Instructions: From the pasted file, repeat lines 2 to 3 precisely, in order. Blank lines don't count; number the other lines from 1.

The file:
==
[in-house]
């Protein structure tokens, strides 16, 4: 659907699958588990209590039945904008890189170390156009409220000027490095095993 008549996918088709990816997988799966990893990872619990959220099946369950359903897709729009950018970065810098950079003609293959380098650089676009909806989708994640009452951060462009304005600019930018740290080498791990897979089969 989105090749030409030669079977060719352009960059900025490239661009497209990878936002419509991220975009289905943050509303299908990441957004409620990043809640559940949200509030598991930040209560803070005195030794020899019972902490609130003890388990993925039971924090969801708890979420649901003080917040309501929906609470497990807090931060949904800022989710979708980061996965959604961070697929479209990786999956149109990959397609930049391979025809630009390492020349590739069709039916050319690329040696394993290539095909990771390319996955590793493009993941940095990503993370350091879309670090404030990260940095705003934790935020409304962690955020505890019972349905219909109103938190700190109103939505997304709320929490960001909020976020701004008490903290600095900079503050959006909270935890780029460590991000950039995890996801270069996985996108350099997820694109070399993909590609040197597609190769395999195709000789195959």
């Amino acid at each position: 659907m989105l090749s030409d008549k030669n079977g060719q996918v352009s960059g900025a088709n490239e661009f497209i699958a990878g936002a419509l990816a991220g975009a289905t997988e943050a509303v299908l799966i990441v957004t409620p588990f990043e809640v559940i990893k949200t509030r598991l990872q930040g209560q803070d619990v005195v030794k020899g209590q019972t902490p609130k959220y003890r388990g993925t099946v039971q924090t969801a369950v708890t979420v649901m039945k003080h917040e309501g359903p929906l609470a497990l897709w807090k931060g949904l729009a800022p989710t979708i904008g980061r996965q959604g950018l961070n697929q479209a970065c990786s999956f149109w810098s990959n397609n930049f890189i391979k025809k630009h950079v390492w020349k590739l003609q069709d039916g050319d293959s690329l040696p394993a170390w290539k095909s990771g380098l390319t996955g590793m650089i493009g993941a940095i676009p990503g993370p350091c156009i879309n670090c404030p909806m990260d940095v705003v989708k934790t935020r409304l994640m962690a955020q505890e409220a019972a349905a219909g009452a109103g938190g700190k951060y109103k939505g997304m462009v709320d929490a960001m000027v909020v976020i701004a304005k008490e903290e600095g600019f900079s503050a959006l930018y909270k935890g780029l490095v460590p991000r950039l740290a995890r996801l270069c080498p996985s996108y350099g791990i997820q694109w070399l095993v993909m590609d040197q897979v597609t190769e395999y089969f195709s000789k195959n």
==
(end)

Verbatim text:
């Protein structure tokens, strides 16, 4: 659907699958588990209590039945904008890189170390156009409220000027490095095993 008549996918088709990816997988799966990893990872619990959220099946369950359903897709729009950018970065810098950079003609293959380098650089676009909806989708994640009452951060462009304005600019930018740290080498791990897979089969 989105090749030409030669079977060719352009960059900025490239661009497209990878936002419509991220975009289905943050509303299908990441957004409620990043809640559940949200509030598991930040209560803070005195030794020899019972902490609130003890388990993925039971924090969801708890979420649901003080917040309501929906609470497990807090931060949904800022989710979708980061996965959604961070697929479209990786999956149109990959397609930049391979025809630009390492020349590739069709039916050319690329040696394993290539095909990771390319996955590793493009993941940095990503993370350091879309670090404030990260940095705003934790935020409304962690955020505890019972349905219909109103938190700190109103939505997304709320929490960001909020976020701004008490903290600095900079503050959006909270935890780029460590991000950039995890996801270069996985996108350099997820694109070399993909590609040197597609190769395999195709000789195959």
């Amino acid at each position: 659907m989105l090749s030409d008549k030669n079977g060719q996918v352009s960059g900025a088709n490239e661009f497209i699958a990878g936002a419509l990816a991220g975009a289905t997988e943050a509303v299908l799966i990441v957004t409620p588990f990043e809640v559940i990893k949200t509030r598991l990872q930040g209560q803070d619990v005195v030794k020899g209590q019972t902490p609130k959220y003890r388990g993925t099946v039971q924090t969801a369950v708890t979420v649901m039945k003080h917040e309501g359903p929906l609470a497990l897709w807090k931060g949904l729009a800022p989710t979708i904008g980061r996965q959604g950018l961070n697929q479209a970065c990786s999956f149109w810098s990959n397609n930049f890189i391979k025809k630009h950079v390492w020349k590739l003609q069709d039916g050319d293959s690329l040696p394993a170390w290539k095909s990771g380098l390319t996955g590793m650089i493009g993941a940095i676009p990503g993370p350091c156009i879309n670090c404030p909806m990260d940095v705003v989708k934790t935020r409304l994640m962690a955020q505890e409220a019972a349905a219909g009452a109103g938190g700190k951060y109103k939505g997304m462009v709320d929490a960001m000027v909020v976020i701004a304005k008490e903290e600095g600019f900079s503050a959006l930018y909270k935890g780029l490095v460590p991000r950039l740290a995890r996801l270069c080498p996985s996108y350099g791990i997820q694109w070399l095993v993909m590609d040197q897979v597609t190769e395999y089969f195709s000789k195959n």